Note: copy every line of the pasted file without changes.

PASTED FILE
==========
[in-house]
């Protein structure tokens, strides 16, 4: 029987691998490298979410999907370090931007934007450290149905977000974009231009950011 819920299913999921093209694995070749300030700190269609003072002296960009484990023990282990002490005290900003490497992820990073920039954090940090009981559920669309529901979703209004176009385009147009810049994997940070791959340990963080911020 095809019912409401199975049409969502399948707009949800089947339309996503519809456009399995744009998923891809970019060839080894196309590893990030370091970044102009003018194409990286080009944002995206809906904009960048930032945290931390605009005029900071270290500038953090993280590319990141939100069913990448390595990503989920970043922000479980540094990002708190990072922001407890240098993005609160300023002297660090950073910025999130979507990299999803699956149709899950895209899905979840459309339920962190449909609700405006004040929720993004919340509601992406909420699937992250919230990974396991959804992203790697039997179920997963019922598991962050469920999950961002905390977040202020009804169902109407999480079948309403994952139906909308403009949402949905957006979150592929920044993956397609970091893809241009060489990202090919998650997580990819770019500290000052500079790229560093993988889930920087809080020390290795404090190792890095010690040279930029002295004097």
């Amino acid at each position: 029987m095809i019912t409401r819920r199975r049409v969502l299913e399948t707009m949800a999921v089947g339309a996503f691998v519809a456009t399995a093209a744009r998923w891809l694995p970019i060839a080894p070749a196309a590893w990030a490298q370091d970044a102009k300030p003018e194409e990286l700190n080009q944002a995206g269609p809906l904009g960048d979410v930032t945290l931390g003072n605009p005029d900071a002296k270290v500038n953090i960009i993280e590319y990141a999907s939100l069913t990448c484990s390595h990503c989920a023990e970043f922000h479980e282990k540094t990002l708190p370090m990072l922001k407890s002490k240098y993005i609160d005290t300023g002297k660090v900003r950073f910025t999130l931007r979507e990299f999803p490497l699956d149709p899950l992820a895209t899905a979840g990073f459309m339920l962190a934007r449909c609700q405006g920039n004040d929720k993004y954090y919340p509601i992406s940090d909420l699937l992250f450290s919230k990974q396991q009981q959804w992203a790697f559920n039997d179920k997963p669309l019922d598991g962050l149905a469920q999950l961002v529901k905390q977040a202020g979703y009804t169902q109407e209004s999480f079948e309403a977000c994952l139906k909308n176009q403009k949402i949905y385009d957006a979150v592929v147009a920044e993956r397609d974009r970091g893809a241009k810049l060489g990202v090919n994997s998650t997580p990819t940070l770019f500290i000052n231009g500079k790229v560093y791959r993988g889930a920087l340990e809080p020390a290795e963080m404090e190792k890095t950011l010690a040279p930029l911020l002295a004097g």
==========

[in-house]
């Protein structure tokens, strides 16, 4: 029987691998490298979410999907370090931007934007450290149905977000974009231009950011 819920299913999921093209694995070749300030700190269609003072002296960009484990023990282990002490005290900003490497992820990073920039954090940090009981559920669309529901979703209004176009385009147009810049994997940070791959340990963080911020 095809019912409401199975049409969502399948707009949800089947339309996503519809456009399995744009998923891809970019060839080894196309590893990030370091970044102009003018194409990286080009944002995206809906904009960048930032945290931390605009005029900071270290500038953090993280590319990141939100069913990448390595990503989920970043922000479980540094990002708190990072922001407890240098993005609160300023002297660090950073910025999130979507990299999803699956149709899950895209899905979840459309339920962190449909609700405006004040929720993004919340509601992406909420699937992250919230990974396991959804992203790697039997179920997963019922598991962050469920999950961002905390977040202020009804169902109407999480079948309403994952139906909308403009949402949905957006979150592929920044993956397609970091893809241009060489990202090919998650997580990819770019500290000052500079790229560093993988889930920087809080020390290795404090190792890095010690040279930029002295004097």
């Amino acid at each position: 029987m095809i019912t409401r819920r199975r049409v969502l299913e399948t707009m949800a999921v089947g339309a996503f691998v519809a456009t399995a093209a744009r998923w891809l694995p970019i060839a080894p070749a196309a590893w990030a490298q370091d970044a102009k300030p003018e194409e990286l700190n080009q944002a995206g269609p809906l904009g960048d979410v930032t945290l931390g003072n605009p005029d900071a002296k270290v500038n953090i960009i993280e590319y990141a999907s939100l069913t990448c484990s390595h990503c989920a023990e970043f922000h479980e282990k540094t990002l708190p370090m990072l922001k407890s002490k240098y993005i609160d005290t300023g002297k660090v900003r950073f910025t999130l931007r979507e990299f999803p490497l699956d149709p899950l992820a895209t899905a979840g990073f459309m339920l962190a934007r449909c609700q405006g920039n004040d929720k993004y954090y919340p509601i992406s940090d909420l699937l992250f450290s919230k990974q396991q009981q959804w992203a790697f559920n039997d179920k997963p669309l019922d598991g962050l149905a469920q999950l961002v529901k905390q977040a202020g979703y009804t169902q109407e209004s999480f079948e309403a977000c994952l139906k909308n176009q403009k949402i949905y385009d957006a979150v592929v147009a920044e993956r397609d974009r970091g893809a241009k810049l060489g990202v090919n994997s998650t997580p990819t940070l770019f500290i000052n231009g500079k790229v560093y791959r993988g889930a920087l340990e809080p020390a290795e963080m404090e190792k890095t950011l010690a040279p930029l911020l002295a004097g």